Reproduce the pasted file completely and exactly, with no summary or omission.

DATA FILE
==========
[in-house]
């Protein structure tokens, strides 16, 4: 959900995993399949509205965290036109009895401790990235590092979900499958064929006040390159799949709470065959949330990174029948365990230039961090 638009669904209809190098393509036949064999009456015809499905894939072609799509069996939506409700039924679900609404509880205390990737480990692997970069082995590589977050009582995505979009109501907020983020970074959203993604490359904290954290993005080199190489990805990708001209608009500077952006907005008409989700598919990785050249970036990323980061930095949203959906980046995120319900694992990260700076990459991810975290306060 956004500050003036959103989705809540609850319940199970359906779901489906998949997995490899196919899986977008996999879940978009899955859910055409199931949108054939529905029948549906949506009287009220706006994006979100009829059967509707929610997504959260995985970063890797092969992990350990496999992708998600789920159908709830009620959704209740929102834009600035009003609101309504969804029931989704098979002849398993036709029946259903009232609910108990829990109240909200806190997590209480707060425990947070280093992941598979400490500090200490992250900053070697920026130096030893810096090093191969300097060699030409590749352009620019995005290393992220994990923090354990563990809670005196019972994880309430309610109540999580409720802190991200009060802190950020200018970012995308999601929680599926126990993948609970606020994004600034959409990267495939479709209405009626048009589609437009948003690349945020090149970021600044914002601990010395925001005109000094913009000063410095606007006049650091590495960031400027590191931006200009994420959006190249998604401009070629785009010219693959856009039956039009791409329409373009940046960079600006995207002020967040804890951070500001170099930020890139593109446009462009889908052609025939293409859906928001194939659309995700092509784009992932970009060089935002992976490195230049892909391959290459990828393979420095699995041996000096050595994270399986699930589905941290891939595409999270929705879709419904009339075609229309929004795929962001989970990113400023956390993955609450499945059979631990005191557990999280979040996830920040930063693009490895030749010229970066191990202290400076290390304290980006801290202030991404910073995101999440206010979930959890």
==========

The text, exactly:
[in-house]
């Protein structure tokens, strides 16, 4: 959900995993399949509205965290036109009895401790990235590092979900499958064929006040390159799949709470065959949330990174029948365990230039961090 638009669904209809190098393509036949064999009456015809499905894939072609799509069996939506409700039924679900609404509880205390990737480990692997970069082995590589977050009582995505979009109501907020983020970074959203993604490359904290954290993005080199190489990805990708001209608009500077952006907005008409989700598919990785050249970036990323980061930095949203959906980046995120319900694992990260700076990459991810975290306060 956004500050003036959103989705809540609850319940199970359906779901489906998949997995490899196919899986977008996999879940978009899955859910055409199931949108054939529905029948549906949506009287009220706006994006979100009829059967509707929610997504959260995985970063890797092969992990350990496999992708998600789920159908709830009620959704209740929102834009600035009003609101309504969804029931989704098979002849398993036709029946259903009232609910108990829990109240909200806190997590209480707060425990947070280093992941598979400490500090200490992250900053070697920026130096030893810096090093191969300097060699030409590749352009620019995005290393992220994990923090354990563990809670005196019972994880309430309610109540999580409720802190991200009060802190950020200018970012995308999601929680599926126990993948609970606020994004600034959409990267495939479709209405009626048009589609437009948003690349945020090149970021600044914002601990010395925001005109000094913009000063410095606007006049650091590495960031400027590191931006200009994420959006190249998604401009070629785009010219693959856009039956039009791409329409373009940046960079600006995207002020967040804890951070500001170099930020890139593109446009462009889908052609025939293409859906928001194939659309995700092509784009992932970009060089935002992976490195230049892909391959290459990828393979420095699995041996000096050595994270399986699930589905941290891939595409999270929705879709419904009339075609229309929004795929962001989970990113400023956390993955609450499945059979631990005191557990999280979040996830920040930063693009490895030749010229970066191990202290400076290390304290980006801290202030991404910073995101999440206010979930959890």